Digital technology is giving students and teachers across Leeds lessons in high-tech learning.
Classrooms across the city are being equipped with state-of-the-art equipment to help youngsters engage with their education.
At the click of a button students can watch mini-videos in IT suites during tutorials, tap in computer codes and submit coursework to their school’s very own online platform.
Pupils are being taught how to unleash their creative abilities using digital collages, designing their own websites and using video recorders.
And the exciting range of high-tech equipment is also helping classes become more interactive in a bid to capture the imaginations of children across Leeds.
Youngsters at Castleton Primary School, in New Wortley, use Nintendo DS consoles to help them with their mathematics and students at Carr Manor Community School have access to iPads to help them with their research projects.
Voice activated software is used by students in Roundhay School’s dyslexia and inclusion to help give them a voice in examinations.
Pupils also have access to online textbooks to help them prepare for lessons and use filming equipment to capture their classes on camera.
Roundhay School student Sam Judd, 16, knows only too well the difference technology can make in the classroom.
The teenager, who uses a wheelchair, relies on a special communication aid to help him have a voice in class.
Sam uses special infrared technology and a webcam to allow him to communicate with his peers.
He said: “Technology helps my learning in many different ways.
“The most obvious is my box which is my electronic talker. It has been a God send.”
And Sam has high hopes for technology in the future and added: “I think there will be far more mind control software.
“It has got to be better because it has already improved in the time which I first had it.”
Cherie Moore, assistant headteacher, said the use of digital technology helps to also prepare children for life after school.
She said: “At Roundhay we are committed to ensuring we prepare our students effectively for the whatever path they choose when they leave school and enter the world of work, and its technological developments, which are developing at an increasingly fast-paced rate.
“We focus on social responsibility, educating our students to use technology safely, particularly through our PSHCE and ICT curriculums, as well as embracing technology as a means of improving their teaching and learning experiences within the classroom.
“Our newly established primary campus is in a unique position as it is able to respond to the demands of new technology as it grows, along with its already very young but technologically aware students.
“Technology has allowed us to enhance learning in a range of ways.”
Andrew Laycock, assistant headteacher at Carr Manor Community School, said pupils use a Digital Media curriculum in school to boost their skills.
And youngsters can also take advantage of the technology suites during their time at the school
He added: “When you put a piece of kit in front a child it really does switch them on to something.
“We use technology for coursework and pupils can upload it to a website and receive written feedback from a teacher.
“We have also found that a lot of our devices, such as iPads and laptops, are pretty much booked up all the time.”
ONE DAY WITHOUT TECHNOLOGY
The YEP challenge two youngsters from the Children’s Panel to spend the day without any technology.
Holly Stephens, 11, said: “The experience of not having any electronic devices has been unbearable.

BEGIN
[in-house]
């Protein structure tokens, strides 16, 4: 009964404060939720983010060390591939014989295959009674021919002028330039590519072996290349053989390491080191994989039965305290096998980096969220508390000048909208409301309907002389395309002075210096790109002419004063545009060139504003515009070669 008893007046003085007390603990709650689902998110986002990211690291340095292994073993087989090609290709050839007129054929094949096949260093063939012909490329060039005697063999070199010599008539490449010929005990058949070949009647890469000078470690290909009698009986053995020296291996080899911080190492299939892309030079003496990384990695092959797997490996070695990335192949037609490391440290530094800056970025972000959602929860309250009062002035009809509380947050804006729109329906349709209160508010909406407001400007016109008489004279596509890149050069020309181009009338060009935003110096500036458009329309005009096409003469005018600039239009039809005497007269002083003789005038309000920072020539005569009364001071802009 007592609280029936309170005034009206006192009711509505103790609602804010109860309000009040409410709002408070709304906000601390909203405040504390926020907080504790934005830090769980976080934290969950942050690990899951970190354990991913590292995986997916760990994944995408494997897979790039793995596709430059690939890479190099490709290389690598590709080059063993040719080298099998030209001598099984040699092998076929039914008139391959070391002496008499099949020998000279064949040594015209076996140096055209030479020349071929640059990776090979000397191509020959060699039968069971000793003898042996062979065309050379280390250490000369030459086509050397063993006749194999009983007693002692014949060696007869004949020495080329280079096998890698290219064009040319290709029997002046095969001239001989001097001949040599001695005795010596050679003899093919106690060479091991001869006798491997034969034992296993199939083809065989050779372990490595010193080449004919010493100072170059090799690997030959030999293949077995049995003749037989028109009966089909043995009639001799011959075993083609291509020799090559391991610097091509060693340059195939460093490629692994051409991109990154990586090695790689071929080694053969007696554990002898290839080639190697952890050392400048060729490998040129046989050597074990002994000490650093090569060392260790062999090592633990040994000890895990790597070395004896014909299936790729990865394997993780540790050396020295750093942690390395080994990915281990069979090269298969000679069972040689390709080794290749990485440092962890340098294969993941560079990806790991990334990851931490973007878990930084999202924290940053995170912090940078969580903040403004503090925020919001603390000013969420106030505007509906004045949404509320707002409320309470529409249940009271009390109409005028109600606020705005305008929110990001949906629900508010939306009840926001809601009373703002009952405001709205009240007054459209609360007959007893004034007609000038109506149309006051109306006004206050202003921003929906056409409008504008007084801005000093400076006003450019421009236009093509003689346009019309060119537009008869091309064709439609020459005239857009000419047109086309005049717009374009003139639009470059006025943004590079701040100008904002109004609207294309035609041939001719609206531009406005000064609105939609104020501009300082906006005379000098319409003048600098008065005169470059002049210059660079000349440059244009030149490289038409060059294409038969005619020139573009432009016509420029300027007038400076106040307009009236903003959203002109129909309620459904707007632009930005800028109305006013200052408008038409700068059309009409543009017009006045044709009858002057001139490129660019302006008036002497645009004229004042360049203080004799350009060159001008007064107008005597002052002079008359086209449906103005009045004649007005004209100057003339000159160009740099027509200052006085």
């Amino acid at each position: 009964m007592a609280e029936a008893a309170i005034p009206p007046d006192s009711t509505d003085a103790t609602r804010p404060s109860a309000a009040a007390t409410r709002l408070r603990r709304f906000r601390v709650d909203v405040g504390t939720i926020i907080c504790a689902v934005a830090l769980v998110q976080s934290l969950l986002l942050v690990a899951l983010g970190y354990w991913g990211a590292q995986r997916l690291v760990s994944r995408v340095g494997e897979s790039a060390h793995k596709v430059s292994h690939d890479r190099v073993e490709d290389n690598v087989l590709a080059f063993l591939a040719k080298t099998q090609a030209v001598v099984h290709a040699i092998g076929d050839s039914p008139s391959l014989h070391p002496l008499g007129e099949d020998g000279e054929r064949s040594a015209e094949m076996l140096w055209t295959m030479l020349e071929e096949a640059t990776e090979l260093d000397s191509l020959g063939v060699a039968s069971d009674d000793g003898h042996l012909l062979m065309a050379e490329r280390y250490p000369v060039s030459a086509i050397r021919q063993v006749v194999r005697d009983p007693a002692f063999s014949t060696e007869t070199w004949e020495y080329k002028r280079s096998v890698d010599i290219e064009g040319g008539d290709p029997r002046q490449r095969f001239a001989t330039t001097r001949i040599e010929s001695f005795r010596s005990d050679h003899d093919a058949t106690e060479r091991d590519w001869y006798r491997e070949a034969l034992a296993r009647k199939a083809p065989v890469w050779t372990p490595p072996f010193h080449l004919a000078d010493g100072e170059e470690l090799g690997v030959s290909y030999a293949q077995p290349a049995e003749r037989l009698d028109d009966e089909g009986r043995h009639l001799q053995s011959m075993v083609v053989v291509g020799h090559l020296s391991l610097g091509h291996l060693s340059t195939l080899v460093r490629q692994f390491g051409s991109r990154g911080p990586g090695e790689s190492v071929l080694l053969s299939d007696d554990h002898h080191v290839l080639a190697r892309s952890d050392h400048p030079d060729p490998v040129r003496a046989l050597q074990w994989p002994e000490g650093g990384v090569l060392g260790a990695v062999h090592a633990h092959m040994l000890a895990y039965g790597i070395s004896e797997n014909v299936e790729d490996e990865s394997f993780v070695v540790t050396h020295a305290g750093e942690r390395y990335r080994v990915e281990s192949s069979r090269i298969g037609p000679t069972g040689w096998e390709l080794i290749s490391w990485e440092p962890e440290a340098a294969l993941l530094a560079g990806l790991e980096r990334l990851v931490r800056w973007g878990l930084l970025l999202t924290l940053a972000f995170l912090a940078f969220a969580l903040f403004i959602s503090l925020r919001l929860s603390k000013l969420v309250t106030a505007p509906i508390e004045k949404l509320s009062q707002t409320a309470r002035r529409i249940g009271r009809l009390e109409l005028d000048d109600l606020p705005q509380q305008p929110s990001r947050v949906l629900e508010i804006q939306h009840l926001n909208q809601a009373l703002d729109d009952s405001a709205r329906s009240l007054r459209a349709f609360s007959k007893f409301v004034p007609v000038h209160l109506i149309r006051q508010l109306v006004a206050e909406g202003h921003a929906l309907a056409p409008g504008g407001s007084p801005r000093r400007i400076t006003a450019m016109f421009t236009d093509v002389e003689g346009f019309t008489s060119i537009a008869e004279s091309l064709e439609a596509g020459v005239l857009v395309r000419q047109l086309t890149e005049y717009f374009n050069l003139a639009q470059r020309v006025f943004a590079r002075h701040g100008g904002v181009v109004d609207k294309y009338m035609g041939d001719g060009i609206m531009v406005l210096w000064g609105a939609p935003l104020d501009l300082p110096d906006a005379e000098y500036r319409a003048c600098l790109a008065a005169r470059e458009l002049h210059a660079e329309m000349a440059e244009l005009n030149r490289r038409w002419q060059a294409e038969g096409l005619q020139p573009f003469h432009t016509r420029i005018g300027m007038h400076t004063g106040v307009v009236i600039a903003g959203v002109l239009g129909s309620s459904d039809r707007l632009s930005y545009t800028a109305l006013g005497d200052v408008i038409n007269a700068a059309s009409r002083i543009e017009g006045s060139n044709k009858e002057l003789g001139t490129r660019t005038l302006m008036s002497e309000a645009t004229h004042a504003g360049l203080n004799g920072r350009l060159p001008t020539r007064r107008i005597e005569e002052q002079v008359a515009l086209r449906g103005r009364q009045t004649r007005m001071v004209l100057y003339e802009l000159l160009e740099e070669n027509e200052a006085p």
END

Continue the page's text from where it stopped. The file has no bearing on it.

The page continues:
“Usually, I go on my phone all the time especially in the holidays, however, because I had to take this challenge it has been a real struggle as I had to find something different to do all day to keep me occupied.
“I constantly use my phone on a regular basis and I take it with me when I go out.
“My phone is the most used piece of technology I have.
“Well the next day I didn’t actually get my phone until 2pm so I had to cope without any technology for more than 24 hours.
“I honestly don’t know how people that were born in the early 1900’s and Victorian times and further back into ancient history could cope without any form of technology whatsoever because it wasn’t even invented.
“It’s amazing how things have changed in the past 20 years.
“I wonder what the future holds for us?”
Jayden Yeardley added: “I have an Xbox, Wii, a DS, a Kindle and laptop. I use these every day .
“At school we have the whiteboard on all day.
“My profile on the laptop is restricted and it goes off at 7pm. I was not allowed to use technology, me and my dad and my little sister went to the Royal Armouries with some friends.
“The best thing about going without technology is that I got to play board games with my family.
“We played Monopoly, I loved it. Monopoly is my favourite board game ever.
“I missed some of my favourite programs but that did not really matter.
“I would definitely never go without technology again but I will play more board games.”
WHO TO CONTACT OVER ONLINE SAFETY ISSUES
CEOP: Information for children, adults or teachers on staying safe on the internet
NSPCC: 0808 800 5000, email email@example.com
West Yorkshire Police on 101
Internet Watch Foundation
ChildLine on 0800 11 11
HOW IMPORTANT IS DIGITAL TECHNOLOGY TO YOU AND YOUR CHILDREN?
This week the YEP is looking at the digital lives of children in Leeds.
We want children, parents, carers and teachers to tell us a little bit more about how they consume technology. Can you go the day without any form of technology?
How much of a role does technology play in your lives?
Do you find your children tell you everything you need to know about how to use the computer?
And what are your top tips for children in Leeds about how to stay safe online?
Tell us your thoughts at www.yorkshireeveningpost.co.uk.
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